“The burning sea needs to be saved. But how? is the question on most people’s mind”

We as a people on earth have been extracting its resources for millennia. We have savaged the lands, so much so that a large portion of its inhabitants has disappeared. Now the sea is on our hitlist. We have damaged its ecosystem for quite a few decades by discharging pollutants into the water, and overexploiting fish stocks. This has caused ocean warming and ocean acidification which are now being deemed by many experts as new global-scale threats affecting the oceans today. A solution is needed for sustainable ocean use and it needs to have an accurate analysis of its condition so as to allow for the correct environmental policy measures implemented as soon as humanly possible

There are many problems facing us and many of them have been caused by either regional mismanagement or global climate change. Most affected areas are the coastal regions because they are densely populated and are excessively being used. The coastal areas are the places where the majority of the fish is taken from while drilling for natural gas and crude oil is also done there. Tourism has also become a plague to coastal areas as they are seen as are popular holiday destinations, which has led to marine life in these regions being ravaged and all for the sake of constructing new hotels and other similar structures.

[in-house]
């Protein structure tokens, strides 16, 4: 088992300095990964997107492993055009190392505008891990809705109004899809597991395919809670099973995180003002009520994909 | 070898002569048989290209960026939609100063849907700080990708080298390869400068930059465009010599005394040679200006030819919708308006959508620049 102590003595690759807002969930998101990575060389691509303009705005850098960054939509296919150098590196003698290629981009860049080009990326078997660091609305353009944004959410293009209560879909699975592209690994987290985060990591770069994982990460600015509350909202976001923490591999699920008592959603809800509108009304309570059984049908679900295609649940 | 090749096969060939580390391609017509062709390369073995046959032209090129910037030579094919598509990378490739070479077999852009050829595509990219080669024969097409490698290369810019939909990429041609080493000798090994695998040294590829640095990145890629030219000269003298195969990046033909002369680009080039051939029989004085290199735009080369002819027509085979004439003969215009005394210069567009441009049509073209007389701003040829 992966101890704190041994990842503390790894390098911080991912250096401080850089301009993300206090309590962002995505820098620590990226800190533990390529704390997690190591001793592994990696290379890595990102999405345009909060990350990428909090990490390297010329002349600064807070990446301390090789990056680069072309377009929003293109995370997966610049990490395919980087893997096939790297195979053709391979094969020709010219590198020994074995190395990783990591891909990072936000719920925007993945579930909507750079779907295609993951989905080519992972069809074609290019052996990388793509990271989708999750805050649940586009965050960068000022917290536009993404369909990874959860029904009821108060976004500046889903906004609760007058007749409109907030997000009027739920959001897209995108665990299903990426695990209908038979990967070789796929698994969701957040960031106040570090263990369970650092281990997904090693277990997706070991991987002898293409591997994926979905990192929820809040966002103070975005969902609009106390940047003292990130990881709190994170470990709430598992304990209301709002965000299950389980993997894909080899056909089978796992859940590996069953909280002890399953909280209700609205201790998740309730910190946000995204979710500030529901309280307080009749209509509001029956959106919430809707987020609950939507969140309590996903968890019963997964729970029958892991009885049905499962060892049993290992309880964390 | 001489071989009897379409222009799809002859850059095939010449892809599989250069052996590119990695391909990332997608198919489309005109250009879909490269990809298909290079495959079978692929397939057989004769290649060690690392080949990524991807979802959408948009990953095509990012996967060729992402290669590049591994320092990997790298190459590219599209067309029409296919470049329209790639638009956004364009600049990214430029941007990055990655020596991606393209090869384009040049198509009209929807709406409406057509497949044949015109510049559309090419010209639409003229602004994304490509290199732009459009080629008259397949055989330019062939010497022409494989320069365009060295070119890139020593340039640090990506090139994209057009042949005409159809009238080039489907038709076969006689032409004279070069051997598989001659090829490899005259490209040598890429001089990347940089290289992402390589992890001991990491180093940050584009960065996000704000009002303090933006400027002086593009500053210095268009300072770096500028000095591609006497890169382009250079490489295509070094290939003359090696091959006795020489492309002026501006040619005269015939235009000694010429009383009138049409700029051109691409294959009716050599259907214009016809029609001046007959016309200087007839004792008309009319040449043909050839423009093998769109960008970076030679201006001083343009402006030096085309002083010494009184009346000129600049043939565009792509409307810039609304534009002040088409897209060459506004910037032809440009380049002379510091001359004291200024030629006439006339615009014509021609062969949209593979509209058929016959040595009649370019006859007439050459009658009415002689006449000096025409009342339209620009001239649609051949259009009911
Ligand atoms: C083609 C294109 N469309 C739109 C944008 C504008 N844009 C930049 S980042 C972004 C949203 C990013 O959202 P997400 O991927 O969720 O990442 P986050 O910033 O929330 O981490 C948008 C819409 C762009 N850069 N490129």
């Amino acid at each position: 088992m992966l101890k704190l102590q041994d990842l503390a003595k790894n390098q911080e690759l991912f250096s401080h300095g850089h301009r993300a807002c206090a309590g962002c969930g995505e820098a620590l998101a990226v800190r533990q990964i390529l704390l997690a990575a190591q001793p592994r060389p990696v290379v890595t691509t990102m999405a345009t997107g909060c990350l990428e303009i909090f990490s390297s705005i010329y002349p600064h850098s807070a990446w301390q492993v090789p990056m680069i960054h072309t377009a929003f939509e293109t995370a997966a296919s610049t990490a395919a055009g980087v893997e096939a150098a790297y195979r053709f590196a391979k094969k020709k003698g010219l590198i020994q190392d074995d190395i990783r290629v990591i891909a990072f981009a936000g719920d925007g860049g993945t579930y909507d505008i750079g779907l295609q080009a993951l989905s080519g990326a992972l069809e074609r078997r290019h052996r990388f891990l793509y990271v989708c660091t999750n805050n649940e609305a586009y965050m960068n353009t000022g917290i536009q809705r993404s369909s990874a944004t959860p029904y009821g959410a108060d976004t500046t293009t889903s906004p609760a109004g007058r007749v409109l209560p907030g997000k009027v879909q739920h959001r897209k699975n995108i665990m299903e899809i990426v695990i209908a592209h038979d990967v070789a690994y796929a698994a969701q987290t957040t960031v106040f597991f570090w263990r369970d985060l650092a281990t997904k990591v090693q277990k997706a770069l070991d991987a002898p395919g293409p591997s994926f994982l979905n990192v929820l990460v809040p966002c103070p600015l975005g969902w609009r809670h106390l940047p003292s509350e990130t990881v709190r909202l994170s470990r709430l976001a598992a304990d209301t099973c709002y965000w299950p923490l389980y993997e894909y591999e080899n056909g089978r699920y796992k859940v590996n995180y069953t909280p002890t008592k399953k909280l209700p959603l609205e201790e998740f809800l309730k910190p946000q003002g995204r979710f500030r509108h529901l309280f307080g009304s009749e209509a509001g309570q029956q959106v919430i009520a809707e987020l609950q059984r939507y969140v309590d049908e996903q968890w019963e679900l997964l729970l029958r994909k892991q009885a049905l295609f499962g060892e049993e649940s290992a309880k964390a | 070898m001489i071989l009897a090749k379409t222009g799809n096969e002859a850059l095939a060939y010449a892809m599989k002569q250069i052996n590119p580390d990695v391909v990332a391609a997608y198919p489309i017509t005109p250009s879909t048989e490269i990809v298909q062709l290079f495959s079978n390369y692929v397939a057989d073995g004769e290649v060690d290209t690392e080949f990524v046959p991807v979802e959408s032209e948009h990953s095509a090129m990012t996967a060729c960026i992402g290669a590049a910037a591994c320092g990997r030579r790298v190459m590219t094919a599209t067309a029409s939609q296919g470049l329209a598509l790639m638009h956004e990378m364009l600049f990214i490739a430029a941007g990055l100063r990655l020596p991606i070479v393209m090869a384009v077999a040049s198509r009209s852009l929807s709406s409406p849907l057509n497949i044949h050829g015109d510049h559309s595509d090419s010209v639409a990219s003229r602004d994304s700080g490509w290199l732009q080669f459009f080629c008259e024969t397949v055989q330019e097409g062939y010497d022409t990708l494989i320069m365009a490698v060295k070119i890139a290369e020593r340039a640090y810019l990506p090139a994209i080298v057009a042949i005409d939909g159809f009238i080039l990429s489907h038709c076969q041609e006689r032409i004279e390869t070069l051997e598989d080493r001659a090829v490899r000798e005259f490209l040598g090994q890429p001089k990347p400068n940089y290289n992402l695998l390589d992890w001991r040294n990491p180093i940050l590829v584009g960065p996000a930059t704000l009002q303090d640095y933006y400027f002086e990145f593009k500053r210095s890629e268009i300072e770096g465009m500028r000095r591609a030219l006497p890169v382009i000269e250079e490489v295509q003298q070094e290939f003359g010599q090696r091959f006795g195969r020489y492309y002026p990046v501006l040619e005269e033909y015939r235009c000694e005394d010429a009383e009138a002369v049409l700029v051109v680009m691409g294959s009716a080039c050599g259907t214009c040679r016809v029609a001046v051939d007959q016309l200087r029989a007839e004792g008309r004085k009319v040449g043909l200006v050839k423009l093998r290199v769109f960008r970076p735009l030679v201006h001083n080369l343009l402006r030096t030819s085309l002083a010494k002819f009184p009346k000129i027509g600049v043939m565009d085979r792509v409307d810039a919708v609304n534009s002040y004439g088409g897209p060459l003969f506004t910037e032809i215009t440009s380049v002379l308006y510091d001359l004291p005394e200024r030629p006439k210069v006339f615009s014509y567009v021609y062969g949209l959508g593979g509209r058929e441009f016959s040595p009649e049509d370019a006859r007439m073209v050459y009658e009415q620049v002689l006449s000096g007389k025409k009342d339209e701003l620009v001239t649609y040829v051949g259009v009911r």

The book The Empty Sea: The Future of the Blue Economy by Ilaria Perissi and Ugo Bardi looks into all of these issues and much more as they navigate the reader through the multiple business practices related to ocean depletion. It focuses on how the demand and supply chain is wreaking havoc as our consumption habits have led to the complete degradation of what a beautiful place.

In their book, The Empty Sea they have looked at solutions that can help sustainability and growth within the seas. The biggest fact is that our wants and needs won’t stop and the way the population is ever-growing, there is no stopping our eating habits but other solutions are possible. It’s an important read if you care about the future of your children and what their children will be living in, but beyond that, it’s still a very beautiful and interesting book even if you don’t really care about the wide-open seas. It has both historical and contemporary points and has an allegorical scientific journal-type feel.

Dr. Ilaria Perissi and Ugo Bardi both have strong backgrounds and know what they are talking about, and it clearly showed as I sifted through each and every page, being educated on the subject matter. Even though I thought I knew quite a lot about how our oceans work, this made me realize and know very little when it comes to the inner workings of it. By the end of the book not only was I much more knowledgeable on the subject but wanted to go out there and do my part.

The book The Empty Sea: The Future of the Blue Economy by Ilaria Perissi and Ugo Bardi might just have the solution to save the sea. I would like to thank them for their vision and words.

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